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"Recommended for all libraries"-Choice
"An impressive contribution toward building and strengthening the continuity of leadership between today's young revolutionaries and those who kept alive the traditions of Lenin and the October Revolution during the heyday of Stalinism."-International Socialist Review
"The writings of this extraordinary man are likely to survive, and the example of his energy and heroism likely to grip the imagination of generations to come . . . . Leon Trotsky is one of the titans of our century."-Irving Howe, author Politics and the Novel
"Excellently edited and translated."-Baruch Knei-Paz, author Social and Political Thought of Leon Trotsky
Index, Chronology, Annotation
Posted February 1, 2003
The Trotsky Writings books are addicting. The short pithy, wise articles, interviews, polemics, the illuminating and interesting notes, and the drama of Trotsky's struggle in exile are available on a week to week, month to month, year to year basis across from 1929 until 1940. You end up reading the next article, and the next article, and you have to discipline yourself to put it down if you can. A constant feature is the continued interviews by newspapers, magazines, international press services from the US, Britain, and around the world, because even in exile, even these bourgeois forces knew that Trotsky was one man who could put together the trends in the world. As much as they teach us about history,these books teach us revolutionary answers to questions we need to answer today: how to go from small revolutionary movements to a revolution like Trotsky and Lenin led in 1917, how to fight the middle class bureaucrats in the former Soviet Union and China, how to win workers, farmers, women and oppressed women.Was this review helpful? Yes NoThank you for your feedback. Report this reviewThank you, this review has been flagged.
Posted March 18, 2003
In 1930-31 the last Great Depression (as opposed to the one we just entered) gripped the capitalist world. Fascism was becoming a real and recognizable threat in Germany. Spain was in the throes of a pre-Revolutionary situation. In the Soviet Union the Stalinist (not socialist, not communist) bureaucracy was squandering the prestige of the world's first workers state (at the bottom of the Depression, the USSR was virtually free of unemployment) in one disastrous lurch in economic policy after another - the years of forced 'collectivization.' Leon Trotsky, co-leader with V.I. Lenin of the Russian Revolution, exiled by Stalin to Turkey, strove with might and main to build a worldwide revolutionary leadership of worker cadres organized in revolutionary parties. The record of his efforts is here in part. The rest of his efforts in 1930-31 are recorded 'The Struggle Against Fascism In Germany' and 'The Spanish Revolution' (BUY THEM TOO!) The relevance of this work should be clear: in a world gripped by the beginning of the Second Great world Depression marked by the collapse of Stalinism-- the opposite of communism -- a seemingly unending series of imperialist wars, and the survival of the beacon of light for the world's toilers that is the Cuban Revolution-if you are a young rebel of any age who wants to fight for a truly human world, then this book belongs on your shelf to be STUDIED.Was this review helpful? Yes NoThank you for your feedback. Report this reviewThank you, this review has been flagged.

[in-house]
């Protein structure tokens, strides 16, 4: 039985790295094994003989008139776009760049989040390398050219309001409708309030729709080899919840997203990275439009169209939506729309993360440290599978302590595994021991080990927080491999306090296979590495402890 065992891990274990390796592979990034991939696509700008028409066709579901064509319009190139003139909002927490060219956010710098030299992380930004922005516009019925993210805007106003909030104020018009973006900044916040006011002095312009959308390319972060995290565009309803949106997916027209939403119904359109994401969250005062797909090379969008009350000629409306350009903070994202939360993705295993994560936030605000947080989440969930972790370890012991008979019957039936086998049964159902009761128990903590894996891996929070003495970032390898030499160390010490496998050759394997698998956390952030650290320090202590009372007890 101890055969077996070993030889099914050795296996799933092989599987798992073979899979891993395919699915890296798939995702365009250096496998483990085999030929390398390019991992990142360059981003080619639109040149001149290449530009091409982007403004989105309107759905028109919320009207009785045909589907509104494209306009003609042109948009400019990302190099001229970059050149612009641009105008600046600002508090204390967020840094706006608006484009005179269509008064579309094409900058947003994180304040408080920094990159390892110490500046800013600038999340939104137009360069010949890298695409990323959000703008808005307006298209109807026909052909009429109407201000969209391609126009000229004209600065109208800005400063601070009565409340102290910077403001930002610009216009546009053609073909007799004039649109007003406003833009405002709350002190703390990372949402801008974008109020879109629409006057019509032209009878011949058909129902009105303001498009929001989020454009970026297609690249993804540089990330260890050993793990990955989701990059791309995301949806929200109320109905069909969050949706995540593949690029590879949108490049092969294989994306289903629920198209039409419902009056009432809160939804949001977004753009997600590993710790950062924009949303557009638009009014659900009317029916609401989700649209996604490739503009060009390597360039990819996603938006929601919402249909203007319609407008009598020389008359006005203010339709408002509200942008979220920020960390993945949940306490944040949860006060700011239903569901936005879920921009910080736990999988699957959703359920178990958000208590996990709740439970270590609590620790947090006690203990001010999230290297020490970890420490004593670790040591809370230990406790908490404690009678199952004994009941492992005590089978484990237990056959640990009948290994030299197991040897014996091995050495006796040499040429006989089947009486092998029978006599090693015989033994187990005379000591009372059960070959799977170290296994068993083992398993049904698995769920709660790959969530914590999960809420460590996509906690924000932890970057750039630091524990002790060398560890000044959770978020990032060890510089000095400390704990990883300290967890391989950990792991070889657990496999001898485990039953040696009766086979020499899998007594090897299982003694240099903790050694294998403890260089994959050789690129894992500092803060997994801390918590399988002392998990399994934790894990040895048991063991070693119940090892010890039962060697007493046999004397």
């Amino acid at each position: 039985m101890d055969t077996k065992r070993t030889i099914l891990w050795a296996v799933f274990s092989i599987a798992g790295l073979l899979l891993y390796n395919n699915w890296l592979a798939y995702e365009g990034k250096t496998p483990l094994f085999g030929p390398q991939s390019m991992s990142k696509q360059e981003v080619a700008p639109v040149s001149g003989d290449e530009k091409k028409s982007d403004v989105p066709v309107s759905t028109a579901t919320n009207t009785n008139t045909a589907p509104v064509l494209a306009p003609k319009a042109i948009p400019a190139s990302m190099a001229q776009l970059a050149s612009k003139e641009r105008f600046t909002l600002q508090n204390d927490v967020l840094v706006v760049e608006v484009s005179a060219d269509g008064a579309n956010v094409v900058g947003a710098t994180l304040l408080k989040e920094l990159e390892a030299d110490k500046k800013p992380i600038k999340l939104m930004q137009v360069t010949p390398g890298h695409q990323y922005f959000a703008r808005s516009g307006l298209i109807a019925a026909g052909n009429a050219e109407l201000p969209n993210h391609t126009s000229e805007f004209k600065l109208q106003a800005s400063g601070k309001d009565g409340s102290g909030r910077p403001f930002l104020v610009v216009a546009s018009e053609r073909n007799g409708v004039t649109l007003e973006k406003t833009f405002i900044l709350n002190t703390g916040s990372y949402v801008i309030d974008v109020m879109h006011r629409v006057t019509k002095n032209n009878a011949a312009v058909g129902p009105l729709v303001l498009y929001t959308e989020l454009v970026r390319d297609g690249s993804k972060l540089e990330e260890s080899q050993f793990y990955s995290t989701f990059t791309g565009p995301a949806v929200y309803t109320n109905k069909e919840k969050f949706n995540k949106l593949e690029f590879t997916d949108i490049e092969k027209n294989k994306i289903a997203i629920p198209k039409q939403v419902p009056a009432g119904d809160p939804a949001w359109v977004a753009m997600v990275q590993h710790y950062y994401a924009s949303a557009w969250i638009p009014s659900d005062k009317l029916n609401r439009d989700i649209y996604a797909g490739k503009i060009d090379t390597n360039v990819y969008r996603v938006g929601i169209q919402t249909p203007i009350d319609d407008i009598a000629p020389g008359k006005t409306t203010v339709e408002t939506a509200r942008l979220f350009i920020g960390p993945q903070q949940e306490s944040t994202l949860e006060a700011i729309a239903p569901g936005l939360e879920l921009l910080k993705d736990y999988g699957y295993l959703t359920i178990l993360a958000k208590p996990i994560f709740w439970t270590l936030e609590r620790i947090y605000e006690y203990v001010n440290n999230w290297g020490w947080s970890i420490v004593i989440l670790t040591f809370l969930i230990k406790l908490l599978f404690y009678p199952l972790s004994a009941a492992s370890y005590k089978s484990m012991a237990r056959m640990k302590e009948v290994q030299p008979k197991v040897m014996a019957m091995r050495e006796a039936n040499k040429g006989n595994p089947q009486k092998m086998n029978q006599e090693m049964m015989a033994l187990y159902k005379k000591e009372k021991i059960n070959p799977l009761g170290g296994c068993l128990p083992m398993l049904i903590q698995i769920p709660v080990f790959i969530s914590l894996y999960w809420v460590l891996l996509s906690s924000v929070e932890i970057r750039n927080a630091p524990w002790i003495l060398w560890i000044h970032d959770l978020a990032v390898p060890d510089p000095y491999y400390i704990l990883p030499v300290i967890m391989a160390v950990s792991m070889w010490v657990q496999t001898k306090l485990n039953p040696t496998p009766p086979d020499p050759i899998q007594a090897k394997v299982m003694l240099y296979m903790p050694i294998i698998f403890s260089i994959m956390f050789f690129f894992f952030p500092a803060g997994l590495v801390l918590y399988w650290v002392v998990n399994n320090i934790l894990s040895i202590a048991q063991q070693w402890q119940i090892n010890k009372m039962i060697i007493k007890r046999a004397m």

Posted February 26, 2003
This volume in the series of Trotsky's writings actually doesn't deal with a number of the major developments in 1930 and 1931. Since they are so extensive, his writings on events in Spain and Germany are to be found in separate compilations. This book is one to buy and browse thru' simply because it helps complete the picture of Trotsky's work in that period of history, the incredible scope of his collaboration and attention -- everything from patient letters to Chinese revolutionists encouraging them to abandon flights of scholarly abstraction and get a grip, to good concrete explanations of why workers in the USSR cannot be simply cheerled to socialism. A single scathing page chastises Stalin's apparatus for the imminent death of an old Bolshevik leader hemorraging from tuberculosis and denied a transfer to better climes. The lack of respect for a lifelong fighter and cynical disregard for someone who has never bowed his head could only be practised by those who had no interest in fighting themselves. Trotsky makes you think about the big picture even when he writes about smaller things.Was this review helpful? Yes NoThank you for your feedback. Report this reviewThank you, this review has been flagged.